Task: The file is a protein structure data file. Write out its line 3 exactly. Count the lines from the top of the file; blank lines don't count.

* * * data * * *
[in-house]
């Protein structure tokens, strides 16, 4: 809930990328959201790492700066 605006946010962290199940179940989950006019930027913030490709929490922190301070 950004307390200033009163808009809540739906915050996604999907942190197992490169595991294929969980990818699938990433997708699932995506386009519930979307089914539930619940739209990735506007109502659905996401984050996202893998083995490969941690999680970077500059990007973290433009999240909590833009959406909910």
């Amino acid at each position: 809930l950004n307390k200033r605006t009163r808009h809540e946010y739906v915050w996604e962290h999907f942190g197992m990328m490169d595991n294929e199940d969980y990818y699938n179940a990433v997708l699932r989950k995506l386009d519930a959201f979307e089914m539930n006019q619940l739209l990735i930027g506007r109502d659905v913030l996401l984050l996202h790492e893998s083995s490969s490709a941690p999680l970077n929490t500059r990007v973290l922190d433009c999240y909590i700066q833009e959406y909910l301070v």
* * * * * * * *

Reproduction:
């Amino acid at each position: 809930l950004n307390k200033r605006t009163r808009h809540e946010y739906v915050w996604e962290h999907f942190g197992m990328m490169d595991n294929e199940d969980y990818y699938n179940a990433v997708l699932r989950k995506l386009d519930a959201f979307e089914m539930n006019q619940l739209l990735i930027g506007r109502d659905v913030l996401l984050l996202h790492e893998s083995s490969s490709a941690p999680l970077n929490t500059r990007v973290l922190d433009c999240y909590i700066q833009e959406y909910l301070v």